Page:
[Tutor] VERY newbie question
Sat, 22 Jul 2000 21:35:31 +0200
On Fri, Jul 21, 2000 at 02:02:51PM -0700, Daniel Yoo wrote:
> The other one is obscure to new users; the backslash character, '\', is
> special in Python strings. It indicates a control ("escape") sequence.
> Some of these are useful; for example, "\n" means "skip to a new
> line". Try this out, and you'll understand:
> print "Hello, this is\non another\nline.\t\tThis is tabbed a bit."
> There are a few escape sequences. The example above uses '\n'
> (newline) and '\t' (tab). To tell Python not to see the backslash as an
> escape, you can trap it using "raw" string notation:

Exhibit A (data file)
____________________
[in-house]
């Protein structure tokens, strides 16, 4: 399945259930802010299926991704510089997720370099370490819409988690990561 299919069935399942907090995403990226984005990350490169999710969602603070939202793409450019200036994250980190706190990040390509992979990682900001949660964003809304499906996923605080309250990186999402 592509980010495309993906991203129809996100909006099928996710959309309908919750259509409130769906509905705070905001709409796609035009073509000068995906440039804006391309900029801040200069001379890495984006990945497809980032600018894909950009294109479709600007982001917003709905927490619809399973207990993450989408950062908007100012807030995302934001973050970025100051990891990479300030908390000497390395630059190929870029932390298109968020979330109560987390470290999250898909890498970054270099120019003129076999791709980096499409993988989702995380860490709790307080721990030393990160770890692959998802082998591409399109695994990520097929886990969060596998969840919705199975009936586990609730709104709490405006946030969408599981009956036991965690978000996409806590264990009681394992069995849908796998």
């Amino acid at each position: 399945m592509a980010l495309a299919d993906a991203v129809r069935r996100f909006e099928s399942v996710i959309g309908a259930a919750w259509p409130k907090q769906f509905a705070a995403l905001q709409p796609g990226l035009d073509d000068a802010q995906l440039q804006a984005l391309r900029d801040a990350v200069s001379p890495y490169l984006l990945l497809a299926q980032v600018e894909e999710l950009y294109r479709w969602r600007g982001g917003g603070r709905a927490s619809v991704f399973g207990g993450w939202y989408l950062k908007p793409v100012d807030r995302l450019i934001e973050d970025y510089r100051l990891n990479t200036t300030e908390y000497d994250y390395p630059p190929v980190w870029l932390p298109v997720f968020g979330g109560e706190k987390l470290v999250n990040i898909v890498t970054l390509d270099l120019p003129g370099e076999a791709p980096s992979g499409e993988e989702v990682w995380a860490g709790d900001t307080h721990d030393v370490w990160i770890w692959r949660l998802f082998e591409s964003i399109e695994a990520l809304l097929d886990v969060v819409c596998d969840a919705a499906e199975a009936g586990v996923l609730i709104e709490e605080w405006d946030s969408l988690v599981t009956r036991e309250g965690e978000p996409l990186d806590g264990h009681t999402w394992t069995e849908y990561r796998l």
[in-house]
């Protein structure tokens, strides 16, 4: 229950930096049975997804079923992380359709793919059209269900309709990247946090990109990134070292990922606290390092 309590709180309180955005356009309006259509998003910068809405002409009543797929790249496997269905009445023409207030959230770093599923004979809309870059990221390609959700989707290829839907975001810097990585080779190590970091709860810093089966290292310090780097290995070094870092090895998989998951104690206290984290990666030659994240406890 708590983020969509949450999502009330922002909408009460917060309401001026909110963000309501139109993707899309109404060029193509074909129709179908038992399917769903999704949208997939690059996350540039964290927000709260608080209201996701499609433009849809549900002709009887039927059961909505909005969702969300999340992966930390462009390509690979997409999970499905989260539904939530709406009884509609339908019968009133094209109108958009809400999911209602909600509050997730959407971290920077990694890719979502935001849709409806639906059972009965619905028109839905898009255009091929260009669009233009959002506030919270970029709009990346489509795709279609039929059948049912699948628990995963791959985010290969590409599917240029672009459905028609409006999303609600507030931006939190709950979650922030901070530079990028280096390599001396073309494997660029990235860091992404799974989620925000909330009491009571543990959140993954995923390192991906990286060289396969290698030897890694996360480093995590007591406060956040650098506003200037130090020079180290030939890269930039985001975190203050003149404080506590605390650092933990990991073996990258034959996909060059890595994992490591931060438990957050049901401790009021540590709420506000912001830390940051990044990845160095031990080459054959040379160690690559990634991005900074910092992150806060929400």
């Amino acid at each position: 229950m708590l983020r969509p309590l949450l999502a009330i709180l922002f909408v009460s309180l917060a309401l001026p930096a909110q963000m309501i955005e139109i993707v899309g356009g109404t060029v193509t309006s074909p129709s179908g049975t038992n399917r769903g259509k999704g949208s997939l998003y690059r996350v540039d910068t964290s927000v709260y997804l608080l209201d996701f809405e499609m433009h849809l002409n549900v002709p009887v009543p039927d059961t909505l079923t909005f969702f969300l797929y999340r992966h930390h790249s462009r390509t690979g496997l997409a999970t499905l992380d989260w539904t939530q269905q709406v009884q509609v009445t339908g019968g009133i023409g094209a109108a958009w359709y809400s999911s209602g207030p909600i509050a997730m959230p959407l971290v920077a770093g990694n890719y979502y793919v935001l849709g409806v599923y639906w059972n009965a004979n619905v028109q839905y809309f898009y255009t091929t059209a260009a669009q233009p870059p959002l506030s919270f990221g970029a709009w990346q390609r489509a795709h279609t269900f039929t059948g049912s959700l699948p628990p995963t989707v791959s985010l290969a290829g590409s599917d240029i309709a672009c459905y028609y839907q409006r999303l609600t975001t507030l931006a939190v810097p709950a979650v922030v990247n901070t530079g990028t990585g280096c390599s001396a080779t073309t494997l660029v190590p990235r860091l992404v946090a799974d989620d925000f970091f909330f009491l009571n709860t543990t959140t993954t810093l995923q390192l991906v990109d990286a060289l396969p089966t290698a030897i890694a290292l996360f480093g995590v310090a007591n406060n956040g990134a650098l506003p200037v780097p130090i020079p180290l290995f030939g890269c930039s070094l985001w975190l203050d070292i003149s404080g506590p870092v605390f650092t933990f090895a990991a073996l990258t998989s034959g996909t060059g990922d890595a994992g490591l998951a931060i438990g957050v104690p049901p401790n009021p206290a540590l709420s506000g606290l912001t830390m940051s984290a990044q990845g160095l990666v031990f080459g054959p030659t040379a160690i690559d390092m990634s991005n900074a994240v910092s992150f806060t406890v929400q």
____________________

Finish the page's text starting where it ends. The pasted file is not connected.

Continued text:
> Put an 'r' in front of your string quotes, and it should be ok.
Ah, but this is unfortunate, it still doesn't work. Since it should still
be possible to include " signs in a raw string, they are in fact escaped
(the \-es are left in the string). Printing r"\"" prints \".
So raw strings can never end in an odd number of backslashes... Newbies
shouldn't have to deal with this stuff.
"C:\\" Does work. So does r"C:\ " (with a space).
Also, you can use / inside a path. "C:/Program Files/etc" is a completely
legal Windows path, it can use both. It looks unusual though.
Remco Gerlich, firstname.lastname@example.org